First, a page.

As I sit in my office this morning with my three year old granddaughter playing in the other room while listening to Christmas music, I try to still the anger I feel towards industrial agri business and their mistreatment of the land. What will it take to stop this madness? What must I do to continue to fight good fight? Are there new and different strategies to raise the issue of dwindling resources human and the land? Sometimes I just want to hide and hope that it will all go away, but in my heart I know that is not an option. I question whether I have worked hard enough but always wonder what more can I do?
A recent Des Moines Register article http://www.desmoinesregister.com/article/20131205/BUSINESS01/312050037/Iowa-faces-an-anti-ag-attitude-problem?Frontpage&nclick_check=1 featured agri-business fear monger Jay Lehr ranted about Iowa citizens being anti-agriculture because they didn’t really understand how the rape and pillage of Iowa is necessary to feed the world.
Below is an op/ed piece that Linda Wells of Pesticide Action Network and I wrote in response to this corporate lackey’s nonsense. Linda and I were under the impression that this would be published but so far it has not appeared. Given that I am once again tardy on my blog post writing, I am using this piece we wrote.
Here is the op/ed piece:
Contrary to what Mr. Lehr is stating in his inflammatory remarks to the recent Iowa Farm Bureau Federation annual meeting, I believe I see an upsurge in Iowans appreciating Iowa agriculture but questioning the methods that dominate production agriculture. Iowans are concerned that agriculture has become so concentrated that it has had a negative impact on the quality of life for us. The fact that Iowans are questioning industrial agri business is healthy, it opens a dialog in order to make it possible to improve things better.
Iowans who question the industrial agribusiness approach aren’t under-informed or confused. In fact, many of them are farmers of all sizes, and they know quite a bit about biotechnology and agricultural chemicals. They know because they see the cost of seed rising with each new genetically engineered trait that’s introduced. They face pesticide drift that damages crops and brings hazardous chemicals into homes, schools, playgrounds, and backyards. They pay the price in taxpayer dollars, as public utilities filter more nitrates out of their drinking water. They see growing rates of autism, Parkinson’s, and cancer, all of which are linked to exposure to pesticides.
What Mr. Lehr is hearing are legitimate concerns about soil, air and water quality; conditions that continue to decline with a heavily based monoculture agriculture. Iowans are raising questions about what is good for Iowa. I have yet to hear that Iowa should not be an agricultural state.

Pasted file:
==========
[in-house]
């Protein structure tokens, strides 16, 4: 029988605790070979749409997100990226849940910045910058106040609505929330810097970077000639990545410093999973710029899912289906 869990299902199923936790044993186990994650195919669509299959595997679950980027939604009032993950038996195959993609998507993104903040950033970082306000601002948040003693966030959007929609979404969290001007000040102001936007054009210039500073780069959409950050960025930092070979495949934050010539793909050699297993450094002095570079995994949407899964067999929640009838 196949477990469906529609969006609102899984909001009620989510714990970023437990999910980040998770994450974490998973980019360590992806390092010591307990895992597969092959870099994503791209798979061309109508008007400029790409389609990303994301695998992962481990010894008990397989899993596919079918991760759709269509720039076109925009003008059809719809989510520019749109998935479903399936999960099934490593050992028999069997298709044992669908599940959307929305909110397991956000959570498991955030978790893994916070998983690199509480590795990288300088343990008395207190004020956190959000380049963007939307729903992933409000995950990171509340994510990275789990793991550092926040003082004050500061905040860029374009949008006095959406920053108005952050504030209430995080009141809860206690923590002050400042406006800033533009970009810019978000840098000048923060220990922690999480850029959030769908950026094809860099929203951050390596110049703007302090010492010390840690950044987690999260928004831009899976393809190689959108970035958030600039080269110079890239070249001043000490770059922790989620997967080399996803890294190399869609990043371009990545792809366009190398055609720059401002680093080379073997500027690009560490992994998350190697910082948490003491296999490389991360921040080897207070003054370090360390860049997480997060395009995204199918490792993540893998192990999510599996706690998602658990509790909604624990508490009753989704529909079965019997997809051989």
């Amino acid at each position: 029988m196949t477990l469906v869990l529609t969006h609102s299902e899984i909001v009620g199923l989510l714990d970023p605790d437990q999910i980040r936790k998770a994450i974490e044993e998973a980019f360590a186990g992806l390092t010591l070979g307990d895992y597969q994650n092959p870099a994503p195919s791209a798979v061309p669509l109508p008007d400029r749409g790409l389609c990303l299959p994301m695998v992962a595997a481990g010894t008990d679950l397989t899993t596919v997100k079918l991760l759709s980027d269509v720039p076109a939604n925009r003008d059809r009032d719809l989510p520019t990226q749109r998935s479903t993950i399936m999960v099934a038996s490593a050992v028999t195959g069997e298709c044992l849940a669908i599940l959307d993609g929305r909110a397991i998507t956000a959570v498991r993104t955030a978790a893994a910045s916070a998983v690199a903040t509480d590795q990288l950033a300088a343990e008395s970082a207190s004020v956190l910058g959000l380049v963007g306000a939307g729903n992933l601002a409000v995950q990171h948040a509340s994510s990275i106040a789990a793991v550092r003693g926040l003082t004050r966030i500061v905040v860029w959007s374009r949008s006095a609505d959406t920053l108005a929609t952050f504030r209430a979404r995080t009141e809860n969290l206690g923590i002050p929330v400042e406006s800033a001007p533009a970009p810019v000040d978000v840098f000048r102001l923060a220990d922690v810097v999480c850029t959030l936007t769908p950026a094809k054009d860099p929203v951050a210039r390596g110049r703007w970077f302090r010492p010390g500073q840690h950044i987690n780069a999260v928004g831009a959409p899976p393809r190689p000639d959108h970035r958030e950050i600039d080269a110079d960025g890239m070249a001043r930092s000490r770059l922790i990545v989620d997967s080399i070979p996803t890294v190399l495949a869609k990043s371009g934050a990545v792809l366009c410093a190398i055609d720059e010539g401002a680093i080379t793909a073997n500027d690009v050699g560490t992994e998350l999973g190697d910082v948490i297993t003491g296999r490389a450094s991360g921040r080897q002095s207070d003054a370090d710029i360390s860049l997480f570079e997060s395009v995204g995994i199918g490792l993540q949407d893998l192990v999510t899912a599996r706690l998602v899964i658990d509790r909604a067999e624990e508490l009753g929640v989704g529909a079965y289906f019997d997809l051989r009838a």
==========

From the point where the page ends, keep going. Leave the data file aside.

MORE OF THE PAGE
Iowans understand very well that Iowa’s legacy is agriculture production, we also understand that over the last fifty years Iowa has become specialized in growing corn, soybeans, hogs and chickens. This specialization has come at a cost.
It seems to me when people like Lehr travel the country promoting industrial agri business their sole purpose is to polarize. Using this technique creates an environment of hostility and makes it virtually impossible to dialog to seek solutions. By the way, the Heartland Institute has a history of manipulating science research—like working with Big Tobacco to downplay the risks of secondhand smoke exposure.
Instead, more and more Iowans are setting their sights on a different kind of agriculture. It’s based on the belief that what’s good for the land is also better for farmers, farmworkers, consumers, and ecosystems. It’s about paying close attention to what’s happening on the farm and catching pest problems early. It relies on healthy soil, good seeds, and free-flowing information among farmers who learn from each others’ successes.
I couldn’t agree more with Farm Bureau President Craig Hill when he says that innovation can change our world. Innovation comes from farmers developing not just from corporate board rooms and laboratories. Many farmers are conducting their own on farm research with Practical Farmers of Iowa and some researchers from Iowa State University, University of Iowa and the University of Northern Iowa to develop better techniques for farming in a way that works with nature rather than dominating her. Cover crops is the current example of working to save our soil.
Perhaps Secretary of Agriculture Northey could make it a priority during his administration to bring together farmers of all sizes and practices with non-farmers to work on solutions to make Iowa a better place to live and work. Iowans are known for their hard work and commitment to problem solving, that is what has made our state great. There is a huge potential using science and technology to improve our land use practices. Let’s put our heads together, women and men, farmers and non farmers and move Iowa forward with creative thinking to develop new ideas for the future of our land and its people.